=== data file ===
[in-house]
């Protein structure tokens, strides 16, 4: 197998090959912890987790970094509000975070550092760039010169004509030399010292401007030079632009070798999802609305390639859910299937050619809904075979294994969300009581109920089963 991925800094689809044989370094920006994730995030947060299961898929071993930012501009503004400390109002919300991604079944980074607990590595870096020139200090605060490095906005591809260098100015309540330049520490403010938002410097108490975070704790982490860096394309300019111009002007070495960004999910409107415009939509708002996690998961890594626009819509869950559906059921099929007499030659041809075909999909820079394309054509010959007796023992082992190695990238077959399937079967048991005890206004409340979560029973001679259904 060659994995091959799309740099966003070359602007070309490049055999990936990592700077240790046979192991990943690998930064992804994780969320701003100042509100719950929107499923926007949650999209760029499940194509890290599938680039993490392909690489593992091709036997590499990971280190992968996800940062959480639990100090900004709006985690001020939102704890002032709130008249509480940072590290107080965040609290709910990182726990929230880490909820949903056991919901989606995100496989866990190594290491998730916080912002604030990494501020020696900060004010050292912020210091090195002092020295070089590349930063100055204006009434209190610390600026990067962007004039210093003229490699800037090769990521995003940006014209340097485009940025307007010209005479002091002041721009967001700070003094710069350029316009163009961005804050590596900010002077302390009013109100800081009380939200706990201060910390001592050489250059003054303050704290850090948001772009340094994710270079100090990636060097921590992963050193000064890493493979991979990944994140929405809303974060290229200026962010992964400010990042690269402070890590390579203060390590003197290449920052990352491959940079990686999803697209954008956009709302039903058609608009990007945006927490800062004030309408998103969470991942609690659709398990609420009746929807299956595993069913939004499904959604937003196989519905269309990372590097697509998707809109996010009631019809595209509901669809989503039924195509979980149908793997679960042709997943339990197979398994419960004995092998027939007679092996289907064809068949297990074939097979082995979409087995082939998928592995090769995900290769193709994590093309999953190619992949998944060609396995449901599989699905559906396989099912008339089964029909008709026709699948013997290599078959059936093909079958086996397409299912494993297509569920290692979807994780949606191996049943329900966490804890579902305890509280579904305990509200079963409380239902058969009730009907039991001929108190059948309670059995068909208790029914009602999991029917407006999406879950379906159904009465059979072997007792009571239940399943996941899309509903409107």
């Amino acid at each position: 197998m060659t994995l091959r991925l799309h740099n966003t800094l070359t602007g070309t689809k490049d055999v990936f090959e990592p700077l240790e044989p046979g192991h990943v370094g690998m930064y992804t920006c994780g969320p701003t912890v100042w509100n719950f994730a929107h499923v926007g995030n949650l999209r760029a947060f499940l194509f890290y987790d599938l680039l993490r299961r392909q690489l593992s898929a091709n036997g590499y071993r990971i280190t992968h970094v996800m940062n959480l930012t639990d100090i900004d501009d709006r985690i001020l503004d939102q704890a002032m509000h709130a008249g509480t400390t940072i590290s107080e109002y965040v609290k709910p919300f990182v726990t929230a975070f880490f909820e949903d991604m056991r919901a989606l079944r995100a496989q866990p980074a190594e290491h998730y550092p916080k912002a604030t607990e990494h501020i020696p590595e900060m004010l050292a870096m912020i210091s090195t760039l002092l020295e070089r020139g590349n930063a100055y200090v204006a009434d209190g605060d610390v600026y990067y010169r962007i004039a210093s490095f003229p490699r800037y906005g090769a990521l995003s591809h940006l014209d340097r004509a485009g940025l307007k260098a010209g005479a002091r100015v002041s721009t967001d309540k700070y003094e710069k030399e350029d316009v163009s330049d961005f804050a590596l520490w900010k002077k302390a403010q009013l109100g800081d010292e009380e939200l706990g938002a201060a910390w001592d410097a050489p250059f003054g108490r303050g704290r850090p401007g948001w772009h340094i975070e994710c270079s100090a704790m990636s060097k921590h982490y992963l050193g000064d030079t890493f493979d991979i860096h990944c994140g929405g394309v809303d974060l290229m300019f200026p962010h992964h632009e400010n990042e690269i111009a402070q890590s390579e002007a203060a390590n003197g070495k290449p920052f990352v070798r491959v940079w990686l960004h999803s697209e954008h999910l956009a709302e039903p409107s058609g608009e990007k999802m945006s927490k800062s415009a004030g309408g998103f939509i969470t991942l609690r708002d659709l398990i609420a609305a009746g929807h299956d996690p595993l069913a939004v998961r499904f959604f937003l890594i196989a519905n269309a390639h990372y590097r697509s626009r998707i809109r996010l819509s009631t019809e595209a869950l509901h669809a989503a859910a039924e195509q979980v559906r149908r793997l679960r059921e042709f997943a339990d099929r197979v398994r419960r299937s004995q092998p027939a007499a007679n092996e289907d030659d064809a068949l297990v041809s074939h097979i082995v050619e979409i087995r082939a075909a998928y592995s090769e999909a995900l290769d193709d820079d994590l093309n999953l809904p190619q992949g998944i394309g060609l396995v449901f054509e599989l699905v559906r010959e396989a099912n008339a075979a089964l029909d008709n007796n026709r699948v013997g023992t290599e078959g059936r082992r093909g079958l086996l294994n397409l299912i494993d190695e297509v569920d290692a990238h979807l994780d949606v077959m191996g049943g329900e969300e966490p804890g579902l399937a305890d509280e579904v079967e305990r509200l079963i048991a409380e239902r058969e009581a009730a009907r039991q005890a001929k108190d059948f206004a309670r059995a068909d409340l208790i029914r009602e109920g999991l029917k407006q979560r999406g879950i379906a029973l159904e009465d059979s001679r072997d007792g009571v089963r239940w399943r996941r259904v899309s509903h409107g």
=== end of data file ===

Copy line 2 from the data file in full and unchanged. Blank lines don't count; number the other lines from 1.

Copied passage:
């Protein structure tokens, strides 16, 4: 197998090959912890987790970094509000975070550092760039010169004509030399010292401007030079632009070798999802609305390639859910299937050619809904075979294994969300009581109920089963 991925800094689809044989370094920006994730995030947060299961898929071993930012501009503004400390109002919300991604079944980074607990590595870096020139200090605060490095906005591809260098100015309540330049520490403010938002410097108490975070704790982490860096394309300019111009002007070495960004999910409107415009939509708002996690998961890594626009819509869950559906059921099929007499030659041809075909999909820079394309054509010959007796023992082992190695990238077959399937079967048991005890206004409340979560029973001679259904 060659994995091959799309740099966003070359602007070309490049055999990936990592700077240790046979192991990943690998930064992804994780969320701003100042509100719950929107499923926007949650999209760029499940194509890290599938680039993490392909690489593992091709036997590499990971280190992968996800940062959480639990100090900004709006985690001020939102704890002032709130008249509480940072590290107080965040609290709910990182726990929230880490909820949903056991919901989606995100496989866990190594290491998730916080912002604030990494501020020696900060004010050292912020210091090195002092020295070089590349930063100055204006009434209190610390600026990067962007004039210093003229490699800037090769990521995003940006014209340097485009940025307007010209005479002091002041721009967001700070003094710069350029316009163009961005804050590596900010002077302390009013109100800081009380939200706990201060910390001592050489250059003054303050704290850090948001772009340094994710270079100090990636060097921590992963050193000064890493493979991979990944994140929405809303974060290229200026962010992964400010990042690269402070890590390579203060390590003197290449920052990352491959940079990686999803697209954008956009709302039903058609608009990007945006927490800062004030309408998103969470991942609690659709398990609420009746929807299956595993069913939004499904959604937003196989519905269309990372590097697509998707809109996010009631019809595209509901669809989503039924195509979980149908793997679960042709997943339990197979398994419960004995092998027939007679092996289907064809068949297990074939097979082995979409087995082939998928592995090769995900290769193709994590093309999953190619992949998944060609396995449901599989699905559906396989099912008339089964029909008709026709699948013997290599078959059936093909079958086996397409299912494993297509569920290692979807994780949606191996049943329900966490804890579902305890509280579904305990509200079963409380239902058969009730009907039991001929108190059948309670059995068909208790029914009602999991029917407006999406879950379906159904009465059979072997007792009571239940399943996941899309509903409107």